The park is open and the dinosaurs are real, welcome to Jurassic World.
It has been 22 years since my tiny brain was blown by Steven Spielberg’s original Jurassic Park, one of the watershed cinematic experiences of my childhood. So any sequel is going to have a lot to live up to.
And Colin Trevorrow’s Jurassic World gets the necessary pieces in place right at the start – there’s the child’s perspective, the sense of wonder and the big reveal of the new and improved park, with a little help from some of John Williams’ old score.
It’s a strong set up, one which mirrors aspects of the first film in particular but does enough to move things on – like having the park up and operational for years and an aggressive manager in the form of Bryce Dallas Howard.
There’s little really new here, the corporate side to the parks operation was always an element of the original plot, so in a very really well it’s all just been expanded and nudged slightly to the side.
This balancing act must have been a difficult task for Trevorrow – making his blockbuster filmmaking debut. He has to create a new film which is a sequel of sorts but also a kind of reboot (Universal will certainly be considering sequel potential), while also paying heavy homage to the first film and tribute to the work of Steven Spielberg.
On top of that, he has to create a child-friendly adventure film about murderous creatures the size of buildings and jam in some corporate espionage, science blather and even a romance. And that’s without really considering the spectacle and, naturally, those dinos.
It quickly becomes too much for the film to handle, with a half dozen plot-lines that are nothing less than distracting. We came here to see the dinosaurs dammit – not stand in line while we worry about how these kids are getting on with their aunt or whether Chris Pratt and Howard are going to go on a second date.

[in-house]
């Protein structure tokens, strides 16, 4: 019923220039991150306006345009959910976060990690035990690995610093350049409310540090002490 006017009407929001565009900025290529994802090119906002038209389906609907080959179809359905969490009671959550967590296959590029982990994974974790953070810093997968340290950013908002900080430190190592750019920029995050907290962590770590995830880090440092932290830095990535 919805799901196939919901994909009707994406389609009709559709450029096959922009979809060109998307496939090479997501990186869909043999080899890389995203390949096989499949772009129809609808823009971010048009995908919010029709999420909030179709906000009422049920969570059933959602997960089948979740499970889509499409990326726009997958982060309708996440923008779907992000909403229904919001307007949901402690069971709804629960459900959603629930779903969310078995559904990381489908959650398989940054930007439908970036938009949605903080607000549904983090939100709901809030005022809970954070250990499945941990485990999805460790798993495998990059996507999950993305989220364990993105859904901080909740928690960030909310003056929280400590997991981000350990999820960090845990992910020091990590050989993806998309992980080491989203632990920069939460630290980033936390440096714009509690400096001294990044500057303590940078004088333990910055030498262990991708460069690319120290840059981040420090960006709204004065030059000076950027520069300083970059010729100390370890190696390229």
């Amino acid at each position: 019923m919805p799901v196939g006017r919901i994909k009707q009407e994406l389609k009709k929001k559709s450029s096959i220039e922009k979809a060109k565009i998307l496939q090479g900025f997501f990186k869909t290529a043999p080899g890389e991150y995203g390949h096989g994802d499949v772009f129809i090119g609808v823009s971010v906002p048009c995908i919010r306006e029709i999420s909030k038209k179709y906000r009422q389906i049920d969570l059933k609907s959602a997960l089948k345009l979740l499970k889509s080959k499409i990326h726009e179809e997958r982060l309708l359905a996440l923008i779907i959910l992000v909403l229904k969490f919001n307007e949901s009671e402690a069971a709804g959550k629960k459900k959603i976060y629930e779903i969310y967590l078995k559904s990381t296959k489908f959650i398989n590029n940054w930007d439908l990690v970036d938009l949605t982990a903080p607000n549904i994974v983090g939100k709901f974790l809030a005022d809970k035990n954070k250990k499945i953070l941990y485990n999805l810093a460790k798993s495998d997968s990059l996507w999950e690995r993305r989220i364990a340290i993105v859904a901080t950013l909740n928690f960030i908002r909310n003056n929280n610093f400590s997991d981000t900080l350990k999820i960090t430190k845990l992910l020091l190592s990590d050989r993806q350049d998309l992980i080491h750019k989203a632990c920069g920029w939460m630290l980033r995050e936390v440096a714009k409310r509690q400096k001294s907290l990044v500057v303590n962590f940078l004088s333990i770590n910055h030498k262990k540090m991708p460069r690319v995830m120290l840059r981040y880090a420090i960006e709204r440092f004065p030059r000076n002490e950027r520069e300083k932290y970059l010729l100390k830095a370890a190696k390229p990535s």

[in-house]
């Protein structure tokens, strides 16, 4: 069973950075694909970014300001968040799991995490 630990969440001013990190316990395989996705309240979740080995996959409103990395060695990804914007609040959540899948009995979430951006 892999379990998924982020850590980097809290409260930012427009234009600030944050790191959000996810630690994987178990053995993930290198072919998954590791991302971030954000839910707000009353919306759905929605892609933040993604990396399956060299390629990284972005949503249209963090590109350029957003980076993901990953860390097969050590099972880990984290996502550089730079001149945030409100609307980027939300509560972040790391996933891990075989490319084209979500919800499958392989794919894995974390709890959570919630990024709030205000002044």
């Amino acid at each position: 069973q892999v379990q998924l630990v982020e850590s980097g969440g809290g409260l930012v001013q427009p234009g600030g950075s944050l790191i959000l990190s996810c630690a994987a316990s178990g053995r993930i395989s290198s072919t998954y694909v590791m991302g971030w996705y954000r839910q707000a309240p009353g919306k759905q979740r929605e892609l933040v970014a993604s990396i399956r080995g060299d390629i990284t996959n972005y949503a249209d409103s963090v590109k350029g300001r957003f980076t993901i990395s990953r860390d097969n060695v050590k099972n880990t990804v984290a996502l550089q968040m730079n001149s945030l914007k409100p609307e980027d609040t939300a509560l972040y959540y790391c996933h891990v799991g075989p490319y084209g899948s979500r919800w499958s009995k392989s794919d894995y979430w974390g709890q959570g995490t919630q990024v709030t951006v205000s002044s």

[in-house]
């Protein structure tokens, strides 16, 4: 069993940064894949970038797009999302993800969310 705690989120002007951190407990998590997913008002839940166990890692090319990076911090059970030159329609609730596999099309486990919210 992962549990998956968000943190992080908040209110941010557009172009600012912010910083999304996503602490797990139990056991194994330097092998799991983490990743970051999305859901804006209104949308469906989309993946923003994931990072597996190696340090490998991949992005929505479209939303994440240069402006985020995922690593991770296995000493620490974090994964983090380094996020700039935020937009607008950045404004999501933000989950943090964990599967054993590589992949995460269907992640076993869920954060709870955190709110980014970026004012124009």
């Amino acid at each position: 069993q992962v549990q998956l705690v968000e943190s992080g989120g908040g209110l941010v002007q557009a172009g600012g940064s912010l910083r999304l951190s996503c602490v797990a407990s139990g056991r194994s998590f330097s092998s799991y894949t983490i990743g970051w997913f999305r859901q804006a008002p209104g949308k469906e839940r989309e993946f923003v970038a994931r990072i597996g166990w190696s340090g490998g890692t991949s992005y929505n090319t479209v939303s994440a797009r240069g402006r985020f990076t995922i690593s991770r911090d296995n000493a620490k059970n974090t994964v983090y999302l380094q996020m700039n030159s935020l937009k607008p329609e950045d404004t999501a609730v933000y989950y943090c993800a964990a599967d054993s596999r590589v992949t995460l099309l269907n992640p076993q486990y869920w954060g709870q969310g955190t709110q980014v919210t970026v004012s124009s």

By the time a human villain is added into the mix (you’ll guess who it is pretty quickly) we’re well into our second hour and little enough has actually happened, despite a rampaging genetically-spliced dinosaur being on the loose.
This new beast the Indominus Rex never has the sheer impact of the Tyrannosaur in Jurassic Park. Partly that’s because his showing in 1993 was groundbreaking in its use of visual effects which we’re all used to nowadays. But the design is also pretty dull, considering the freedom they had to play with it. I want to see real dinosaurs in my dinosaur movie, not this focus-tested monstrosity.
When Trevorrow does get to let loose, the film does improve – like the extended chase involving the hamster ball, and anything to do with the raptors. It all culminates in a knock down monster fight at the end, with an ending most will find cheer-worthy. But even here there are disappointments – mainly the focus on the plight of the humans when we just want a few clear shots of those bloody great terrible lizards right over there!
The humans in question are a pretty uninteresting bunch, and the film drags to a halt any time they’re forced to interact. Chris Pratt is a veritable font of machismo but he’s utterly lacking in charm, mostly projecting a casual sexism which feels terribly outdated. In some ways, he’s the show’s biggest dinosaur.
He’s crass and belittling to his boss played by Howard, who for her part doesn’t get enough support from the script to mount a defence. Mostly she’s fawning and ineffective next to his bravura and never really earns much in the way of pay-off. Laura Dern’s Dr Sattler was a far better female role model, more than 20 years ago.
Overall, the film just feels safe and controlled. The onscreen peril is mostly of the theme park ride variety (expect Jurassic World to pop up in Universal Studios soon) and the onscreen violence is more limited than in the original, bar an horrific extended death scene for a minor nanny character featuring the kind of horror Spielberg reserved for lawyers.
If all you wanted from this movie was some action stuff with lab-born dinosaurs then you’ll probably come away satisfied. But if you were expecting a decent plot, strong characters and an ounce of the original’s charm and sense of awe, you’ll be disappointed.
Also, I never want to see a human communicating with a dinosaur ever again.